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Trade, Investment Can Empower Women: USTR Official

07/30/2013 - 1:54pm

By Nadya Khapochkina

Office of Intergovernmental Affairs and Public Engagement 

On Monday, Mara Burr, Deputy Assistant U. S. Trade Representative for South and Central Asian Affairs, spoke at a Peace Through Business conference in Dallas, Texas. The event, titled International Women’s Economic Summit, highlighted the necessity of empowering women to further the economic development of their countries.

Burr explained the role of the Office of the U. S. Trade Representative (USTR) in developing, coordinating and implementing trade and investment policy of the United States, and its leadership in trade preference programs. She focused on the importance of empowering women and ensuring that they have access to relevant information, decision-makers and most crucially, the opportunities to chart their own path to success. She also discussed the United States-Afghanistan Trade and Investment Framework Agreement (TIFA) and focused her remarks on the recently signed United States – Afghanistan Memorandum of Understanding (MOU) on Joint Efforts to Enable the Economic Empowerment of Women and Promote Women’s Entrepreneurship. This MOU demonstrates the joint commitment of the United States and Afghanistan to ensure strong interagency and inter-ministerial support and coordination of programs aimed at the economic empowerment of women in Afghanistan. In addition, both governments agree to provide women in Afghanistan access to information about laws, regulations, policies, and other official requirements for starting, running, and growing businesses, including information on international trade rules, requirements, and preference programs. At the annual TIFA Council meetings, the two governments will review progress made under the MOU and identify areas for more focused work.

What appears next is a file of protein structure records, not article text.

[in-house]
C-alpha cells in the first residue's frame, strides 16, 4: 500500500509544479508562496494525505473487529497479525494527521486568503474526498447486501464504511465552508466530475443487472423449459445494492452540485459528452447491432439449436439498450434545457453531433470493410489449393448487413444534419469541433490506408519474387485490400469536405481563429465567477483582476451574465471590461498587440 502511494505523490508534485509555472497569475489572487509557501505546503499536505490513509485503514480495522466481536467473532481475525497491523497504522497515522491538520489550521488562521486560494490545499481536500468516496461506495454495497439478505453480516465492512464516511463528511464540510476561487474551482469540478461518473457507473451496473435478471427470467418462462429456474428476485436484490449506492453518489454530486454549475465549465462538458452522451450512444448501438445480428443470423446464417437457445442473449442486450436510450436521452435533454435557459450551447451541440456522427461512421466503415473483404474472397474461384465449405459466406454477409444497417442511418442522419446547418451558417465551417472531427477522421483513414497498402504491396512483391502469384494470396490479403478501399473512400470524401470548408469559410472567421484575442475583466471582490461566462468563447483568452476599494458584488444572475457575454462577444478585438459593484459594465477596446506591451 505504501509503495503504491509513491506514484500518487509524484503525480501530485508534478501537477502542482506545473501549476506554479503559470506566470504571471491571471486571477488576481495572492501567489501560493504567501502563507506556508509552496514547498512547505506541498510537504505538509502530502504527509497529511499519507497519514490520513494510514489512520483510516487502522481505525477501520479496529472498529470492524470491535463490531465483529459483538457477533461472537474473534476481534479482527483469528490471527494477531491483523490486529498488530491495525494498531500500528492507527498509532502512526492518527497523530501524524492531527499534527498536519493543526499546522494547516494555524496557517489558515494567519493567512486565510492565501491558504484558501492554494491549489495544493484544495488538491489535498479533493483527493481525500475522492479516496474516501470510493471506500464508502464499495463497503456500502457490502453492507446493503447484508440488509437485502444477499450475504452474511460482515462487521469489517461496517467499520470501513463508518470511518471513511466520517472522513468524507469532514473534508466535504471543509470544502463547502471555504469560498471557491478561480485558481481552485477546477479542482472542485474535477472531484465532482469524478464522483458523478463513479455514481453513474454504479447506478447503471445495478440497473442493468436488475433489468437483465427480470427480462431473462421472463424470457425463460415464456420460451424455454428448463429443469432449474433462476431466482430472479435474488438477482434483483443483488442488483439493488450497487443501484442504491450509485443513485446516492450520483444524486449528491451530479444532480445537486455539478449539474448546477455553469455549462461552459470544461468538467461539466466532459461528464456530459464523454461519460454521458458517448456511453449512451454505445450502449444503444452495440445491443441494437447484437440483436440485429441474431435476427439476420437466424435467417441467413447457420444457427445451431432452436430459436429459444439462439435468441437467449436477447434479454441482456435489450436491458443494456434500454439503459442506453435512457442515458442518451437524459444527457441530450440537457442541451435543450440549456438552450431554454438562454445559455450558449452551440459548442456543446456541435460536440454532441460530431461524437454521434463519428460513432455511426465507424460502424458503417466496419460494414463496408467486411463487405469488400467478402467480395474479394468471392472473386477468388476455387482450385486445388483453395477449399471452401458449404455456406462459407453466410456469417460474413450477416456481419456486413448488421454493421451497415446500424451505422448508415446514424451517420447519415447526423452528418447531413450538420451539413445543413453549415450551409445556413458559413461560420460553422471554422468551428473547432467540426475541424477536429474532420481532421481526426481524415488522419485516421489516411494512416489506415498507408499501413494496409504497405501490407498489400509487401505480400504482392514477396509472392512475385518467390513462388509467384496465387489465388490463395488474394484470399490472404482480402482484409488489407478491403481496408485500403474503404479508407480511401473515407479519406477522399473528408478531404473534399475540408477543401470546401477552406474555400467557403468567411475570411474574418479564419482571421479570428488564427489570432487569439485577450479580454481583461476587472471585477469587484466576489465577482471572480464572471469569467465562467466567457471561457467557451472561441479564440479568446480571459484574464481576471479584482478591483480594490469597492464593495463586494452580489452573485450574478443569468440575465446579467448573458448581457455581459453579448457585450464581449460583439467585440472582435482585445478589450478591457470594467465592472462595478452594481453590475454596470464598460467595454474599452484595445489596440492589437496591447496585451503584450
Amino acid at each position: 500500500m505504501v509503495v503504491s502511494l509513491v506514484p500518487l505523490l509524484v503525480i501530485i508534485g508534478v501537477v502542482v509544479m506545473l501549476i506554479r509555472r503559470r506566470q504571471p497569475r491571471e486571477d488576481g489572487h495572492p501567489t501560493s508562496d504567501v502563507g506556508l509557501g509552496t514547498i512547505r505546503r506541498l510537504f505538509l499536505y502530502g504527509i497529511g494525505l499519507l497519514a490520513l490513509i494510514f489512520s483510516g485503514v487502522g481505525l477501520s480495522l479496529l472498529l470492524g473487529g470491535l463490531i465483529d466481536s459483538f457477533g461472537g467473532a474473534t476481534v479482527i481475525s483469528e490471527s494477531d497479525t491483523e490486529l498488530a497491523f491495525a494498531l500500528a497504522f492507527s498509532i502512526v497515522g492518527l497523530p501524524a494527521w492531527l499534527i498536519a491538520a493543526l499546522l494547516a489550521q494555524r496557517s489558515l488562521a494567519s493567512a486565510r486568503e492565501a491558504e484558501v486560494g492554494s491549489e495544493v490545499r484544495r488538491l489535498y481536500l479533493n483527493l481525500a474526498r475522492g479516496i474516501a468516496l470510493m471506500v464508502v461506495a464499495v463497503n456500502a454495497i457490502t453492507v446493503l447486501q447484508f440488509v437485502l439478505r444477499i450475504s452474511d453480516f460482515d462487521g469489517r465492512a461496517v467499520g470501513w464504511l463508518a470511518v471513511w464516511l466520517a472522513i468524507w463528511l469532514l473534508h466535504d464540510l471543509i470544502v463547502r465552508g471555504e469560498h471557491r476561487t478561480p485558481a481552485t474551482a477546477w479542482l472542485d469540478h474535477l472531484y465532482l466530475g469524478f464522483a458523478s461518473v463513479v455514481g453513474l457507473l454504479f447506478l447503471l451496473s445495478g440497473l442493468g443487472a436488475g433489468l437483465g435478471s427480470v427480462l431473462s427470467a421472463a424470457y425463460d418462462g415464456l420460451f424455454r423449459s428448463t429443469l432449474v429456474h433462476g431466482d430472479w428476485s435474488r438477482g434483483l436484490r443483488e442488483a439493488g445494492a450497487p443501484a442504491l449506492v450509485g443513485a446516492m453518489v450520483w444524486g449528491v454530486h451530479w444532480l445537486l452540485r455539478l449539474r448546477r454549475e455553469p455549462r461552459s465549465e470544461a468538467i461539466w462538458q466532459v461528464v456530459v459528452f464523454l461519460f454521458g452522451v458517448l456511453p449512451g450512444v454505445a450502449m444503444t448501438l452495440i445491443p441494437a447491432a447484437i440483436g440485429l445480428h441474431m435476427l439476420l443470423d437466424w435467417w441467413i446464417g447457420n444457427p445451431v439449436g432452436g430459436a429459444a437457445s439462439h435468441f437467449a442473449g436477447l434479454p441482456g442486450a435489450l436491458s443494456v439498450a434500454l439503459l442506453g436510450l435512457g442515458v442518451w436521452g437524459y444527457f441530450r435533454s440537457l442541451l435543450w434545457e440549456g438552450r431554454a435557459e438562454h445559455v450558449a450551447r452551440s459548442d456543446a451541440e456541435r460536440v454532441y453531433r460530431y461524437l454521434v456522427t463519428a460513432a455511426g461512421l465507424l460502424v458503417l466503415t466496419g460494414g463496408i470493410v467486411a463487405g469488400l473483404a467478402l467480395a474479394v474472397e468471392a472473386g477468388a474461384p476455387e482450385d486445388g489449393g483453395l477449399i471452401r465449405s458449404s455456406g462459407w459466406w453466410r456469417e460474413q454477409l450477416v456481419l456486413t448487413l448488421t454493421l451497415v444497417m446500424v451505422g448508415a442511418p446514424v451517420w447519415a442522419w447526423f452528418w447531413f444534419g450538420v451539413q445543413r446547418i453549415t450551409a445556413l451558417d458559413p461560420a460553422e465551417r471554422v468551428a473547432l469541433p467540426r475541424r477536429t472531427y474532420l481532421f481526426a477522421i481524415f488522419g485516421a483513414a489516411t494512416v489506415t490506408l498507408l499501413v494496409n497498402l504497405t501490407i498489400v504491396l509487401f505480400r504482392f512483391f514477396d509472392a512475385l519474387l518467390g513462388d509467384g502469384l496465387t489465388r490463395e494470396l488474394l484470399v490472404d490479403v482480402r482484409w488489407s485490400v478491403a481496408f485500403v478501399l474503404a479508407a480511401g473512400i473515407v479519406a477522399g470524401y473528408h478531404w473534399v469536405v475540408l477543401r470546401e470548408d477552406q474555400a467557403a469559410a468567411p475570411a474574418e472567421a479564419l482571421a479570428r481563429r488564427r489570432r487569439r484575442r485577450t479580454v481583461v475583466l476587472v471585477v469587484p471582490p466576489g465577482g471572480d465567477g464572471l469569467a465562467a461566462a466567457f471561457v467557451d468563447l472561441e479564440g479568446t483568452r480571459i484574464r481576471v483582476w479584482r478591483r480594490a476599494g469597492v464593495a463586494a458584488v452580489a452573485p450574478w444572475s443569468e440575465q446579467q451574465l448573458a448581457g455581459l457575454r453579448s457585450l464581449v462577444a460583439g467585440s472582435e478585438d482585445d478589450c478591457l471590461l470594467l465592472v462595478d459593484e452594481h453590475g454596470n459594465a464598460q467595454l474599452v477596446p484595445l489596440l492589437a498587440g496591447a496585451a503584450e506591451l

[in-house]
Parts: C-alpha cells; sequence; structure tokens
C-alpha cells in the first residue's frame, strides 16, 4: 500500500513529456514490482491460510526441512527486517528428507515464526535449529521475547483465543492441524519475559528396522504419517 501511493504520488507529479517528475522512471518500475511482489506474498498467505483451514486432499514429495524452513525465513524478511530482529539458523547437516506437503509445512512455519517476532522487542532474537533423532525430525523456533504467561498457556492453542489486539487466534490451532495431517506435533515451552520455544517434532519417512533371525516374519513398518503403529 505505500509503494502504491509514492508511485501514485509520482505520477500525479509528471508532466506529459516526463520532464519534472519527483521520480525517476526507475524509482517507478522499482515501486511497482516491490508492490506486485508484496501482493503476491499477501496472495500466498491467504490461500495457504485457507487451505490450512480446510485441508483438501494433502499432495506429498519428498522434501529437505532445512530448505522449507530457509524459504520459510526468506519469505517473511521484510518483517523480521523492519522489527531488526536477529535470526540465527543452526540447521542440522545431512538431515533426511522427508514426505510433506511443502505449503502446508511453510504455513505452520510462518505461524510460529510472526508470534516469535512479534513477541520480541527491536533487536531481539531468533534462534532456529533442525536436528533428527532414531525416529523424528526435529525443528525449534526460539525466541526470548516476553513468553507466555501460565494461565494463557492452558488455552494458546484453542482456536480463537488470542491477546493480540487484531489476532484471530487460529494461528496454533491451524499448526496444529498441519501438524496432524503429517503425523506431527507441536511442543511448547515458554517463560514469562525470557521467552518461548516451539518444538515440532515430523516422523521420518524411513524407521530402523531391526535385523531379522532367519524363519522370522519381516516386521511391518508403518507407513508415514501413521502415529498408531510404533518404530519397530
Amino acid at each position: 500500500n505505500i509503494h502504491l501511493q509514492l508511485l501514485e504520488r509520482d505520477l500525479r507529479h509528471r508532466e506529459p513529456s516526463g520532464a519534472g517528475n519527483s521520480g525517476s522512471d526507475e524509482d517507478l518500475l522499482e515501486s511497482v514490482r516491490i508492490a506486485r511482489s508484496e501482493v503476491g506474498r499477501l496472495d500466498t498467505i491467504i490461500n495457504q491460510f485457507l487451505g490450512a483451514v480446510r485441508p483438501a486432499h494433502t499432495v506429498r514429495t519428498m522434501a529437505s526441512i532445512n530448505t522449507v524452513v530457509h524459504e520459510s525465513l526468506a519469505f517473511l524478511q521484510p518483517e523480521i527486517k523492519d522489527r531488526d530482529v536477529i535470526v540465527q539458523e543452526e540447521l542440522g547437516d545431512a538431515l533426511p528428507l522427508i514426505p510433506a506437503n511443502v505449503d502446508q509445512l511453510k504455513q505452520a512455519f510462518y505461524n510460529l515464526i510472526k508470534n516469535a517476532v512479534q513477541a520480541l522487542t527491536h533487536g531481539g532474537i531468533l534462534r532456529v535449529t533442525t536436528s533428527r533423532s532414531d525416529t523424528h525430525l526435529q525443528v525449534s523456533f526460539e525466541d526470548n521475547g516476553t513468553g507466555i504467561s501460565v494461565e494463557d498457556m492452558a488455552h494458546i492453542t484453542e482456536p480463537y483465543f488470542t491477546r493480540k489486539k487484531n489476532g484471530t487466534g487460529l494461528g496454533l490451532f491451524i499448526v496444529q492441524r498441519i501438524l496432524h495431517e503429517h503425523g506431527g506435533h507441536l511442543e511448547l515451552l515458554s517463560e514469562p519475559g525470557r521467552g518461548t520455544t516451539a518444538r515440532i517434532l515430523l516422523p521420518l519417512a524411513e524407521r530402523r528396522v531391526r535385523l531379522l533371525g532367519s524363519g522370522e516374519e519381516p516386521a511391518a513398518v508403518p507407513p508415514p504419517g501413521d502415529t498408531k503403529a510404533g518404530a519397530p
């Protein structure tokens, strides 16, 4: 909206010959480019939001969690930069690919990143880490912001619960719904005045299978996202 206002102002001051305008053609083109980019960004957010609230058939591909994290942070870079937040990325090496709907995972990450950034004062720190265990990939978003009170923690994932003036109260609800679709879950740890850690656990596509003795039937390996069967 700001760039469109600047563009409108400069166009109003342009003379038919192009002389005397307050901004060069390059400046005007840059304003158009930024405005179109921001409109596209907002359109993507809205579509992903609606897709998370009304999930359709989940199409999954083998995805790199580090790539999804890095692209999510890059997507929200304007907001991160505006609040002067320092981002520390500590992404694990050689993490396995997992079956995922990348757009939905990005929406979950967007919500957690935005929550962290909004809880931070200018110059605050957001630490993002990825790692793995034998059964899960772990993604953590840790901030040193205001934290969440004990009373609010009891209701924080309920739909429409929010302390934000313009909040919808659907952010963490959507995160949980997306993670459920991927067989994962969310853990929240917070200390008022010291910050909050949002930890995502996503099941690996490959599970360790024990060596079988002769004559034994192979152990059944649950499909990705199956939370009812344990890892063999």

MaraBurrDallas

Deputy Assistant USTR Mara Burr at Peace Through Business conference in Dallas, Texas

Mara Burr elaborated further, saying that, “developing countries like Afghanistan must ensure that the entire population is contributing to its economic growth – not one-third or one-half of the population…Women are important drivers of both creativity and innovation – we have a natural talent to ‘think outside the box’. Creativity and innovation are critical drivers in any economy. So it is only common sense that countries should commit to promoting women and women entrepreneurs to ensure that their economies benefit from the best and brightest minds, the hardworking high achievers who can contribute to the development of their country.”

The Peace Through Business program was created by nonprofit organization Institute for Economic Empowerment of Women (IEEW) in 2006. The purpose of this annual program is to provide women business owners intensive education and training in their fields over a span of two months. The program culminates in a trip to the United States to engage with American women mentors, finishing up with a summit, held in Dallas this year. Sixty women from Afghanistan and Rwanda participated this year, with the top twenty students attending the summit.

Incorporating the gender dimension is a significant driver of developing effective trade policies, and awareness of economic issues faced by women from our trading partner nations increases the scope and relevance of trade negotiations and ensures more sustainable economic growth. The United States Trade Representative works to advance opportunities for women through several other initiatives as well. USTR was active in formulating the APEC San Francisco Declaration to further women’s economic participation, by expanding access to capital and markets, skills and capacity building, and inspiring leadership. Similar objectives have been proposed in the ongoing Trans-Pacific Partnership (TPP) negotiations, and discussed in many of our TIFAs with other developing countries. USTR also works closely with the U.S. Department of State on the African Women Entrepreneurs Program, through the African Growth and Opportunity Act (AGOA).